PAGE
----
Equity markets globally continue on their merry journey unabated. Markets have moved well ahead of fundamentals riding on the liquidity influx by various central banks.
After nearly a decade, economies have finally started showing some signs of growth. But the entire rally over the last decade has been liquidity-driven. This liquidity is now under threat and there are signs visible in various data points that suggest that if the current pace continues, the risks for markets might build up.
Here are 5 signs that equity markets might be heading for trouble:
- Liquidity soaking: After the 2008 financial crisis, central banks, mostly in the developed world, kept on pumping in liquidity in the hope of reviving the economy. The benefits of this largesse are still debatable but the money did flow into financial assets globally and bloated asset prices. The move, known as quantitative easing, also resulted in interest rates falling to near zero levels in the developed world.
Powered by liquidity, world equity markets continued on their path irrespective of negative news flows, economic hurdles, a complete change in the political landscape and social disruptions.
As economies revive they need money to grow and provide employment. After the United States closed its liquidity tap, other economies in Europe and Japan are moving in to crimp the flow as well. The fuel supply that drove the markets is expected to be hit going forward, as the liquidity is diverted into the manufacturing economy.
2. Interest rates: Liquidity has a direct relation to interest rates. Legendary bond market investor Bill Gross, along with other bond market fund managers, has been on record saying that the 35-year bull-run in the bond market is over. Tweeting his view, Gross said that the bear market in bonds was confirmed after the 10-year US bond crossed the 2.5 percent mark.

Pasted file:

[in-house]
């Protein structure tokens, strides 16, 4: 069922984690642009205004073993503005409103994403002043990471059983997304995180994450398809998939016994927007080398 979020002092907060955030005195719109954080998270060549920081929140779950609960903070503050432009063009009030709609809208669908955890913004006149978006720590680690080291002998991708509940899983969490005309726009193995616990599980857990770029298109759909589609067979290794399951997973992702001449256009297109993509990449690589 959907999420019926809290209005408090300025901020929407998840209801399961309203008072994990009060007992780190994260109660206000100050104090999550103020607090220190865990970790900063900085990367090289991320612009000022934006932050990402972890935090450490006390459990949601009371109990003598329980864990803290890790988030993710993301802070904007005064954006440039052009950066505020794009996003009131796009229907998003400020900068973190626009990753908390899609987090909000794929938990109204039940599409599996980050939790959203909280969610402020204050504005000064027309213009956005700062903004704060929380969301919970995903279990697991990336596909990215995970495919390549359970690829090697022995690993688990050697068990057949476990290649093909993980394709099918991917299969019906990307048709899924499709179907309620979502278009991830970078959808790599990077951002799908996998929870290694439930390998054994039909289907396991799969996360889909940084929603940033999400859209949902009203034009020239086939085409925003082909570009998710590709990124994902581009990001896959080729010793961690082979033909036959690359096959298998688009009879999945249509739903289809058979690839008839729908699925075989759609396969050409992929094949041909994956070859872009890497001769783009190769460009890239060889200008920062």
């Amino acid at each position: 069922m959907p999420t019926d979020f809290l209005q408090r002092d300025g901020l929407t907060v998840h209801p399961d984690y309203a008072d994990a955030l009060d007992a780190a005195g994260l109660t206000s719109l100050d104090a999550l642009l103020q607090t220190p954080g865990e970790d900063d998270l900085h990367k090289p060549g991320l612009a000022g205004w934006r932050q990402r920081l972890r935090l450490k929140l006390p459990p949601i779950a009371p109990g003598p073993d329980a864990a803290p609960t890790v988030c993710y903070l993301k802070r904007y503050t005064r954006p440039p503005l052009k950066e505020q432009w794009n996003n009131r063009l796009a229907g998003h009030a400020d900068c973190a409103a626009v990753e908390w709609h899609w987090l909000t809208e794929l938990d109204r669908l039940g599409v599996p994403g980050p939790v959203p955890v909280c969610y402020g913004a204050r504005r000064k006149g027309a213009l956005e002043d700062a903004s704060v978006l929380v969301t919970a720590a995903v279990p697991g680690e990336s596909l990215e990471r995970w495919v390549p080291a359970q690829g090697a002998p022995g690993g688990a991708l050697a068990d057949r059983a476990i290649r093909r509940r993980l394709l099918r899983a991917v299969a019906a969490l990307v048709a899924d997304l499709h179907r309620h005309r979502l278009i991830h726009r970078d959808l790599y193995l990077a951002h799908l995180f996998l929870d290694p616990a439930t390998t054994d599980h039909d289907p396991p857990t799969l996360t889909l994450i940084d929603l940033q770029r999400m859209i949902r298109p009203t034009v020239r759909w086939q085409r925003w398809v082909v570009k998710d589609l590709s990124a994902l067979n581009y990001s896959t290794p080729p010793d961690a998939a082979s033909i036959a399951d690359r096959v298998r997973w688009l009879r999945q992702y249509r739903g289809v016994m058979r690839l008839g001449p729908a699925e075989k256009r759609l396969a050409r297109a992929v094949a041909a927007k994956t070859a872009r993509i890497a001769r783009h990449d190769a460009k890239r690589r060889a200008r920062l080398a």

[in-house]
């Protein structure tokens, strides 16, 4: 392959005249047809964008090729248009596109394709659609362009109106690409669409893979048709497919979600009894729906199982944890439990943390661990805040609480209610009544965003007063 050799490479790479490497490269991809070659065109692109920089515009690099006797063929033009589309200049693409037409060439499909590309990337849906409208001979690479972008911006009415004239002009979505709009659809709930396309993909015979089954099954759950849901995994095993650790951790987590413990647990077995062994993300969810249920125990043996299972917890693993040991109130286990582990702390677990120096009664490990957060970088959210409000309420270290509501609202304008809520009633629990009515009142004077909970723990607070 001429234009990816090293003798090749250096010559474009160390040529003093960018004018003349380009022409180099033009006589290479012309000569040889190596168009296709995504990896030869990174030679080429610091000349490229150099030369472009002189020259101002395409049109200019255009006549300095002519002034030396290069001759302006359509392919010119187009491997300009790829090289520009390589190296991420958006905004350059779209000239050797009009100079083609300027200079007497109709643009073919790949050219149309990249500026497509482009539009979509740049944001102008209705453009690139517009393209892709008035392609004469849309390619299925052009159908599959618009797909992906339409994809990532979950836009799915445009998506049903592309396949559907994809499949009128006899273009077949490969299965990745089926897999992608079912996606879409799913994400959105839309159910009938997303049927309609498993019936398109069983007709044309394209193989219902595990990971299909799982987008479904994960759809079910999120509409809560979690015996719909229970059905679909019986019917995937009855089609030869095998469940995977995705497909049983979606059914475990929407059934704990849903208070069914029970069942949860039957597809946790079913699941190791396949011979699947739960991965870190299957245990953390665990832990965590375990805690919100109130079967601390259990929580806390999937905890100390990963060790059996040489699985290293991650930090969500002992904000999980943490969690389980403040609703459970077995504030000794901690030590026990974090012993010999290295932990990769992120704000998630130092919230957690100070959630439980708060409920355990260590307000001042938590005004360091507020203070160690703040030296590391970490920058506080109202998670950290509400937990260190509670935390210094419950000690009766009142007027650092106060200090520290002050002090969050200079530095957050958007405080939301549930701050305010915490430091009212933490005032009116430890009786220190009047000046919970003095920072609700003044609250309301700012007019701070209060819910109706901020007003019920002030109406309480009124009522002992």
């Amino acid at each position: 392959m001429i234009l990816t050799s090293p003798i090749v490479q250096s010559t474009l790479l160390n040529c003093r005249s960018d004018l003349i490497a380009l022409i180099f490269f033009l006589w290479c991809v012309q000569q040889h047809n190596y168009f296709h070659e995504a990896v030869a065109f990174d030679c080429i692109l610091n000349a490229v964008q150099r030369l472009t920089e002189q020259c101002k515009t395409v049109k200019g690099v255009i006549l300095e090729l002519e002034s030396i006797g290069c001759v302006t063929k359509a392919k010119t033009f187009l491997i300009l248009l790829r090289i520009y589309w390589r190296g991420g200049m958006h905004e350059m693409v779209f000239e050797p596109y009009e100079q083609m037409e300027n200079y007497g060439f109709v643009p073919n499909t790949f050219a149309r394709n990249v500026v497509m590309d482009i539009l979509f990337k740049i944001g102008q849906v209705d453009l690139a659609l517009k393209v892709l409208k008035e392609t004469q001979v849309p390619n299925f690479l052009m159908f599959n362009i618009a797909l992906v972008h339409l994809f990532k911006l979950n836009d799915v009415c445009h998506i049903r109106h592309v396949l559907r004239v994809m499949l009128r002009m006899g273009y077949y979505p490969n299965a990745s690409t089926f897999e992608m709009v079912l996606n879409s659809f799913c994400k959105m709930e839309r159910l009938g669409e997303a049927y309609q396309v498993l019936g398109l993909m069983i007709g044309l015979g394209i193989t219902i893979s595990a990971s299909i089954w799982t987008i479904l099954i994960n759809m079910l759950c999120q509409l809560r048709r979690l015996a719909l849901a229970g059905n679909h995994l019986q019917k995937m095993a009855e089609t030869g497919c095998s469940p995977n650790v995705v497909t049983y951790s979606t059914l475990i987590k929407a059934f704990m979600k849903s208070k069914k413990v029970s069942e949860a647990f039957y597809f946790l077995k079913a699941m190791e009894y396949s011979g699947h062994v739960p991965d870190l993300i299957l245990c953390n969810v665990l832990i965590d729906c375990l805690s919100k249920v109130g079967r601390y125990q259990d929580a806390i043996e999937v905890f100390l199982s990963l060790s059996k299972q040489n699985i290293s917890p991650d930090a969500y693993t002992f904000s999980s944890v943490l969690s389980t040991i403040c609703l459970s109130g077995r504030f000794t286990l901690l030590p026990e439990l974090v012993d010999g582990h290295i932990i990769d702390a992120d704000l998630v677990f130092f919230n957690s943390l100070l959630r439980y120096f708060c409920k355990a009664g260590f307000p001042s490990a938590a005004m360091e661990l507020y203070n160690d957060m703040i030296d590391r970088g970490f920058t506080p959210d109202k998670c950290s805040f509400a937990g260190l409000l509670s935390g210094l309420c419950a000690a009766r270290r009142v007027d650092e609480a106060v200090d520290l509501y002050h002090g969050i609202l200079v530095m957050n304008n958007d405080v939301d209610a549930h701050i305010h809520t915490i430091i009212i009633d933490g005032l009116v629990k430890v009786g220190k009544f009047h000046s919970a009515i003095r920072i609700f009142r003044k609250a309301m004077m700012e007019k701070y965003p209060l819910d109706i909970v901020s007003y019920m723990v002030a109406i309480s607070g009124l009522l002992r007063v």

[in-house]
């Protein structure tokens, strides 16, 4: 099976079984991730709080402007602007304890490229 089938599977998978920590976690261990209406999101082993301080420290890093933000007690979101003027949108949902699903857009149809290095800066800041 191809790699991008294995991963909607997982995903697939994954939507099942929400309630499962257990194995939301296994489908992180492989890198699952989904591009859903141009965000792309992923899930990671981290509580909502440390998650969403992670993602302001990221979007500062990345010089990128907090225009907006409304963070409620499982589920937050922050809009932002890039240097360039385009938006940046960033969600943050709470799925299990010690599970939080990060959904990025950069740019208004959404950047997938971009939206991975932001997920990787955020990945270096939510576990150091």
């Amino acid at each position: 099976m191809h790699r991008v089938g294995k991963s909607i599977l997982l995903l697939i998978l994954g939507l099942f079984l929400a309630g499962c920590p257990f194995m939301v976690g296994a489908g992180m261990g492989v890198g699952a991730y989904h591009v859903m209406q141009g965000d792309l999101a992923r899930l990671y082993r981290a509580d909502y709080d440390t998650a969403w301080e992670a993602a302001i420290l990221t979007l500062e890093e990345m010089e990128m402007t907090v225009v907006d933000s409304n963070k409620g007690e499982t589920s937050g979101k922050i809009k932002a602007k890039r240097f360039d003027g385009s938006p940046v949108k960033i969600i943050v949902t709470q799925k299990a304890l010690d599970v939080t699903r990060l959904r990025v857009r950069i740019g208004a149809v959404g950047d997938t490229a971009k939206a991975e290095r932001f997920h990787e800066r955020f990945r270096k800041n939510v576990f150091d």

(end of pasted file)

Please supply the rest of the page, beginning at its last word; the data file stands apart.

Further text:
US Federal Reserve has been raising interest rates as the economy posted strong growth. Market experts feel the US Fed might raise interest rates as the economy picks up. The higher interest rate in the bond market results in money being diverted from equities to debt.
3. Weak dollar: The US economy is facing dual headwinds. First is the higher interest rate as Federal Reserve increases rates to cool inflation and second is because China has publicly hesitated on its US bond-buying program. China is the biggest buyer of US bonds and any slowdown in its purchase would mean high bond yields and a weaker dollar. A Weak dollar can result in the flight of capital to safety. This would hit the world’s biggest stock market.
4. Gold prices: A sign of risk building up in the system can be seen in gold prices that have touched a 19-week high. A weakening dollar results in gold prices moving higher.5. Crude oil
: Oil prices continue to move higher as the production cut being carried on by the oil cartel tightens supply in the market. Brent crude has touched the $70 per barrel mark and is considered as one of the biggest factors in increasing inflation and interest rates globally. Higher inflation and interest rates slow earnings of companies, which, in turn, will impact markets.